Women life scientists file fewer patents

Aug 04, 2006

A U.S. professor says women life scientists in higher education apply for patents at a far lower rate than do men.

University of California-Berkeley Assistant Professor Waverly Ding says such women life scientists patent their work at a rate of 40 percent of that of their male peers.

Although the gender gap in the academic life sciences has narrowed, Ding says the gap remains wide in female faculty's commercialization of scientific research, as measured by patenting activity.

"There are many studies that investigate the gender gap in other areas of attainment, such as productivity, promotions and representation in elite universities," Ding said. "But there was little being said about the gender gap in commercialization of a faculty member's discoveries."

The research by Ding and co-authors Fiona Murray of the MIT Sloan School of Management and Toby Stuart of Harvard Business appears in the journal Science.

Copyright 2006 by United Press International

Explore further: Dubai to curate next hot thing in 'Museum of the Future'

add to favorites email to friend print save as pdf

Related Stories

New filter could advance terahertz data transmission

19 minutes ago

University of Utah engineers have discovered a new approach for designing filters capable of separating different frequencies in the terahertz spectrum, the next generation of communications bandwidth that ...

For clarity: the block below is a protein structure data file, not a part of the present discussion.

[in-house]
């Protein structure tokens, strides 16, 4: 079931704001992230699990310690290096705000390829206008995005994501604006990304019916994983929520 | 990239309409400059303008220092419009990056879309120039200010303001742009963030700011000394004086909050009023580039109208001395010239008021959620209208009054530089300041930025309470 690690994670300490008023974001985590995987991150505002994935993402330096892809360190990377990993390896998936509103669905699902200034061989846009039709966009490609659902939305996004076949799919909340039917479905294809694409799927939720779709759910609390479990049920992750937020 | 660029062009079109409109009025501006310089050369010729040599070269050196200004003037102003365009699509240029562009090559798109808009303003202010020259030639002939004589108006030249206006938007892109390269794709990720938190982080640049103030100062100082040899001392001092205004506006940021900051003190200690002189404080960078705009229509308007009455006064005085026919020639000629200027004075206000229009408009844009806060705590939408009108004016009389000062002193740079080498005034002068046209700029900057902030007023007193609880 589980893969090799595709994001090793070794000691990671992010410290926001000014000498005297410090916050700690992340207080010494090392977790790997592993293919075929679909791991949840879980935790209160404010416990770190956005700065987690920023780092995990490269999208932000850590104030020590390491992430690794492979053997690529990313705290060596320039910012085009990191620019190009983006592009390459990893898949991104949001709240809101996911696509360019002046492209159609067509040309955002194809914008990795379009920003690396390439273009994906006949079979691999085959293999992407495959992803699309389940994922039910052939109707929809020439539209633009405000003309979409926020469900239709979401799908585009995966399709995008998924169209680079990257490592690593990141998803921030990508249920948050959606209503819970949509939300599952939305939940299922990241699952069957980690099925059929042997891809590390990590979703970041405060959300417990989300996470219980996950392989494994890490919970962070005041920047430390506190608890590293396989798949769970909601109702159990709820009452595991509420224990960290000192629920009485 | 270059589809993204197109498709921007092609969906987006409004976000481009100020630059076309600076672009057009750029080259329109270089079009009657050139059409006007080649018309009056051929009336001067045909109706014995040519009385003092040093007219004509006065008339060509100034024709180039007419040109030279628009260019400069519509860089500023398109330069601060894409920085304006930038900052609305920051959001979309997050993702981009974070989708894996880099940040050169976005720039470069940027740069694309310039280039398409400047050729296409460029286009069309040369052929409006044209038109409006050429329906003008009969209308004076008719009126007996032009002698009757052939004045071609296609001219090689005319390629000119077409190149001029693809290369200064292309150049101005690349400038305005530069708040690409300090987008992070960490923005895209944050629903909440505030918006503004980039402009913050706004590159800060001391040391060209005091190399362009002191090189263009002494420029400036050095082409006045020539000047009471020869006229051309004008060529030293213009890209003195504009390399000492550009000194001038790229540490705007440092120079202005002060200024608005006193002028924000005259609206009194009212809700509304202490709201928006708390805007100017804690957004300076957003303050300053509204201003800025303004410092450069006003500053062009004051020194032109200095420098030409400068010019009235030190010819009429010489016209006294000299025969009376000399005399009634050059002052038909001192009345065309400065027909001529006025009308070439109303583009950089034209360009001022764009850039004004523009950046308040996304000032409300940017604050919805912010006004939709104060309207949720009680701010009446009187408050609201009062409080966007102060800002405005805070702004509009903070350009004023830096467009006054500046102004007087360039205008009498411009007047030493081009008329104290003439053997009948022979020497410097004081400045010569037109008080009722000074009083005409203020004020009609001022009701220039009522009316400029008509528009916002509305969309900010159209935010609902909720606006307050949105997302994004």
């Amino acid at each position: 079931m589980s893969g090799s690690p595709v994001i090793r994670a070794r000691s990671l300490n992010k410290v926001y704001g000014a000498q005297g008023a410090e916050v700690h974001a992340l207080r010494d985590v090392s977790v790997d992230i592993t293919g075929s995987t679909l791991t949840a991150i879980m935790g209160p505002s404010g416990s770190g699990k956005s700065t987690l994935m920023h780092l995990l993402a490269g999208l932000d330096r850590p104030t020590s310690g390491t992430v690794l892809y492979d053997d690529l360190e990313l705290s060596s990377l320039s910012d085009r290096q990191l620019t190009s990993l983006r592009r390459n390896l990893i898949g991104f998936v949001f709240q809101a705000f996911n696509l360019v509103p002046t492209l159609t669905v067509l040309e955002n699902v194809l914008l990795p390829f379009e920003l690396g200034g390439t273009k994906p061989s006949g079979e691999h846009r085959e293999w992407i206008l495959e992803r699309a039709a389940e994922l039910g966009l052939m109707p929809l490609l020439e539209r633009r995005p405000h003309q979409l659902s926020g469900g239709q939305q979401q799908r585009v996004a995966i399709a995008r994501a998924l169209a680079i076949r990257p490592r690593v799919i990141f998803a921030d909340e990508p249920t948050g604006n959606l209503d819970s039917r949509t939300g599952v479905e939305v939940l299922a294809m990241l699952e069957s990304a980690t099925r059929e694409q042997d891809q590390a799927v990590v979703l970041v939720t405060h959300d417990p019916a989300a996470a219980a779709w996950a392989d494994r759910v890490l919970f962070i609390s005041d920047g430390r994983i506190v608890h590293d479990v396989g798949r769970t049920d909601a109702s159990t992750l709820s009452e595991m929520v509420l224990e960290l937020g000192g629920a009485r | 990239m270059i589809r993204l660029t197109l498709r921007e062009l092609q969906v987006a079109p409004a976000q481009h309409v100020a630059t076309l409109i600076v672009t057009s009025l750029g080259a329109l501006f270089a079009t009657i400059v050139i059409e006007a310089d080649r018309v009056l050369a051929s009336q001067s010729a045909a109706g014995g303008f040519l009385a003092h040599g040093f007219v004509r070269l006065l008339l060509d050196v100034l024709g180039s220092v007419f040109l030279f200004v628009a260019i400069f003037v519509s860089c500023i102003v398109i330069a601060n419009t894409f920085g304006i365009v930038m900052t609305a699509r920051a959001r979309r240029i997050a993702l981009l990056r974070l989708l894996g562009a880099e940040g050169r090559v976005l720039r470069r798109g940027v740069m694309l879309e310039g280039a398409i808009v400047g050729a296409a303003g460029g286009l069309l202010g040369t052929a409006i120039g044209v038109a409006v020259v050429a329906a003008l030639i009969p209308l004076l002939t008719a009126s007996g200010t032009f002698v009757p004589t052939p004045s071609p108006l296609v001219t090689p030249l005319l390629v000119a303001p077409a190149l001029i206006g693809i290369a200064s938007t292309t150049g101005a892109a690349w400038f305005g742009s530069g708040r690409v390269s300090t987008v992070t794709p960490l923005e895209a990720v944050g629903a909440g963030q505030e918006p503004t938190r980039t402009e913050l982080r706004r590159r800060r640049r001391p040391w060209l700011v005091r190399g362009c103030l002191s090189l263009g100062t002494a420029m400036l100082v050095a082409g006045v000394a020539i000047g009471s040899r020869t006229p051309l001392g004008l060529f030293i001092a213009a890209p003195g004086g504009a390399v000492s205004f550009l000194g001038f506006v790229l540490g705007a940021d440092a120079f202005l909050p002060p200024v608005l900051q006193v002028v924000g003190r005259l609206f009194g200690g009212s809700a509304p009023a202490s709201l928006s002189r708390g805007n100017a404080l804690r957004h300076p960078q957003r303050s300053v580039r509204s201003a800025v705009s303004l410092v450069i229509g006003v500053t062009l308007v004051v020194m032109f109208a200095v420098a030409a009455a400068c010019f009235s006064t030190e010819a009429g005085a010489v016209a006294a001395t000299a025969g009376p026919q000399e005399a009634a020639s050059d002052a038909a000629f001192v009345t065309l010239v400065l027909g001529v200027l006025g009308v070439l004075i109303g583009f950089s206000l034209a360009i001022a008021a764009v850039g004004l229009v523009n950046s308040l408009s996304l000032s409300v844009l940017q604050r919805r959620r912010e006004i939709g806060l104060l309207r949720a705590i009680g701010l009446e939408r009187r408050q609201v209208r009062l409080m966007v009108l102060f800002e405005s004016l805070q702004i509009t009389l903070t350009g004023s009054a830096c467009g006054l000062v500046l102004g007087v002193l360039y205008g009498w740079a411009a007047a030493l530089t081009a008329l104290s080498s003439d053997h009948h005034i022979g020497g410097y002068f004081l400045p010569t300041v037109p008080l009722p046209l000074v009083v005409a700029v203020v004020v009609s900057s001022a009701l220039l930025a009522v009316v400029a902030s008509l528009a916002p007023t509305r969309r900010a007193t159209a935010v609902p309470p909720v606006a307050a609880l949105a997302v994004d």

The sun has more impact on the climate in cool periods

23 minutes ago

The activity of the Sun is an important factor in the complex interaction that controls our climate. New research now shows that the impact of the Sun is not constant over time, but has greater significance ...

The super-resolution revolution

29 minutes ago

Cambridge scientists are part of a resolution revolution. Building powerful instruments that shatter the physical limits of optical microscopy, they are beginning to watch molecular processes as they happen, ...

Cultivation of microalgae via an innovative technology

29 minutes ago

Preliminary laboratory scale studies have shown consistent biomass production and weekly a thick microalgal biofilm could be harvested. A new and innovative harvesting device has been developed for ALGADISK able to directly ...

Recommended for you

Bribery 'hits 1.6 billion people a year'

Feb 27, 2015

A total of 1.6 billion people worldwide – nearly a quarter of the global population – are forced to pay bribes to gain access to everyday public services, according to a new book by academics at the Universities of Birmingham ...

How music listening programmes can be easily fooled

Feb 26, 2015

For well over two decades, researchers have sought to build music listening software that can address the deluge of music growing faster than our Spotify-spoilt appetites. From software that can tell you ...

User comments : 0

Please sign in to add a comment. Registration is free, and takes less than a minute. Read more

Click here to reset your password.
Sign in to get notified via email when new comments are made.